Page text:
Due to societal pressures of the past, many Indigenous people destroyed documents linking them to their heritage. Those who didn’t, kept their documents hidden for decades.
Now, these and many more are accessible for the first time thanks to Société historique de Saint-Boniface (SHSB).
SHSB has made it easier to access the troves of historical information it maintains, including hundreds of Indigenous documents previously hidden away because of shame or fear.
Digitizing documents is a long and difficult job. A grant from The Winnipeg Foundation helped SHSB scan and digitize hundreds of documents to improve access, as well as preserve these important historic pieces for the rest of time.
“This particular collection of documents from the Union nationale métisse Saint-Joseph du Manitoba fonds is important to the Métis people of the West, and to the general public,” says Julie Reid, Archivist at SHSB.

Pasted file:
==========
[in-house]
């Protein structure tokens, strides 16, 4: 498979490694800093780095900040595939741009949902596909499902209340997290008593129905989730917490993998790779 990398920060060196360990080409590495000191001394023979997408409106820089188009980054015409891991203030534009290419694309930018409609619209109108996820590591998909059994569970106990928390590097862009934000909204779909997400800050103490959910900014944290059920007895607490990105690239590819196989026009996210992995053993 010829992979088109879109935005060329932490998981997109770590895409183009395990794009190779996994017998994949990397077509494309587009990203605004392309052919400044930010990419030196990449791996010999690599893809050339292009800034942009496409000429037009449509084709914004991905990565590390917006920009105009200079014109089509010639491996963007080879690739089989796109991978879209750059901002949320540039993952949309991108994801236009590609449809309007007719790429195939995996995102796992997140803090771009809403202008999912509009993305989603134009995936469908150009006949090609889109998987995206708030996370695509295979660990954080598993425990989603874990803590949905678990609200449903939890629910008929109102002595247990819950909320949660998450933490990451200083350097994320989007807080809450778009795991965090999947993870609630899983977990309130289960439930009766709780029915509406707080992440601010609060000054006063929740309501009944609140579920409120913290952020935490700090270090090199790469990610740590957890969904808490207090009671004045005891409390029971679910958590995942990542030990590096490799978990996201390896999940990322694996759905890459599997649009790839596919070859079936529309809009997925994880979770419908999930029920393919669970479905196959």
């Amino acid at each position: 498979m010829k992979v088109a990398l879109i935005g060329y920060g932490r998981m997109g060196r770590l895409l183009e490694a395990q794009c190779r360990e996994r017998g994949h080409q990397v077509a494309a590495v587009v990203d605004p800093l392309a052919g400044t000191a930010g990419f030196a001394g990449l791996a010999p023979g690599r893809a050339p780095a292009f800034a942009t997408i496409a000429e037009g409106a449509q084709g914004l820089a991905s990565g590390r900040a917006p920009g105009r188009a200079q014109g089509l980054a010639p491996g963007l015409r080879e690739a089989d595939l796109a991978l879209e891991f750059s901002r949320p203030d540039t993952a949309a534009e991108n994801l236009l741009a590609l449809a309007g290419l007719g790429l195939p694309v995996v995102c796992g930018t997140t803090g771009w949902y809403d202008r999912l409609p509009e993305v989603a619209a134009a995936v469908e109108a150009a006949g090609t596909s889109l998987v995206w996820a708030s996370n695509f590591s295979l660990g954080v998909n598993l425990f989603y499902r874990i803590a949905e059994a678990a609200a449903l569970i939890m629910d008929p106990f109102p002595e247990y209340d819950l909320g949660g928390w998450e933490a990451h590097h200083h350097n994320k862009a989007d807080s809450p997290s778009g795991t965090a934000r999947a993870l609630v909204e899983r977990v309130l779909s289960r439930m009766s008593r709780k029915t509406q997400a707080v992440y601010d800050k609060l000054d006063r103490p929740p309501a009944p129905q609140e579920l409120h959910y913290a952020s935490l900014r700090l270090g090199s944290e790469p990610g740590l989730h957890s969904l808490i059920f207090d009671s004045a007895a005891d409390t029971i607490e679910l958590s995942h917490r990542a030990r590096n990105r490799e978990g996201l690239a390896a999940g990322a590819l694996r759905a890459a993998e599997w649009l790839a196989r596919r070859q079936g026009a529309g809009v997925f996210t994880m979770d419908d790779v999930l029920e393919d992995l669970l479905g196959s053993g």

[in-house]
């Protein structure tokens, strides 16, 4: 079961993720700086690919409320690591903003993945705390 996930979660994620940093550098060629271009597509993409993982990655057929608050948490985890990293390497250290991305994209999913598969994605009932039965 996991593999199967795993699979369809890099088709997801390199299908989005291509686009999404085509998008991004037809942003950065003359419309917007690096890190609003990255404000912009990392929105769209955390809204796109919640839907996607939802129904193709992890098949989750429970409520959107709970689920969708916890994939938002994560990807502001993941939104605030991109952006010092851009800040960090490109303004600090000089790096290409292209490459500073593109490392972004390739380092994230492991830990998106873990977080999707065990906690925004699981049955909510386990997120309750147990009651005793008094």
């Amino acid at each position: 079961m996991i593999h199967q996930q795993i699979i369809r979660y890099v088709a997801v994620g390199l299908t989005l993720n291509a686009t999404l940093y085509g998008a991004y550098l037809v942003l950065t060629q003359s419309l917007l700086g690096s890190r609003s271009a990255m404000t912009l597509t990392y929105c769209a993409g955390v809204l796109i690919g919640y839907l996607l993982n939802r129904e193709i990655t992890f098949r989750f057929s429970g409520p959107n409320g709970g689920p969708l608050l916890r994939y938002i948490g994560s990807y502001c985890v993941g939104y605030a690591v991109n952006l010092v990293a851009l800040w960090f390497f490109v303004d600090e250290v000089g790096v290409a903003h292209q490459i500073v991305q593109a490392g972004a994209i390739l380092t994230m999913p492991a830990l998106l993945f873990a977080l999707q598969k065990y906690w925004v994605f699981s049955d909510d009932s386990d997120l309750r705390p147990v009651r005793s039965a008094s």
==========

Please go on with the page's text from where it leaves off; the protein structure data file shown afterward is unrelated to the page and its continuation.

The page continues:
“The history of the Métis has been in the news more and more in the past few years and this collection is an important part of it. The more accessible it is, the better!”
Scanned documents, some of which are often the last remnants connecting people with their past, are now available through SHSB’s website.
“Most of our clients for genealogical searches are Métis descendants so their history is important to them. When they come here to retrace their ancestry, they often want more information,” Ms. Reid says.
“Once they have retraced their roots, we can provide them much of that information.”
This story is featured in Spring/Summer edition of The Winnipeg Foundation’s Working Together magazine.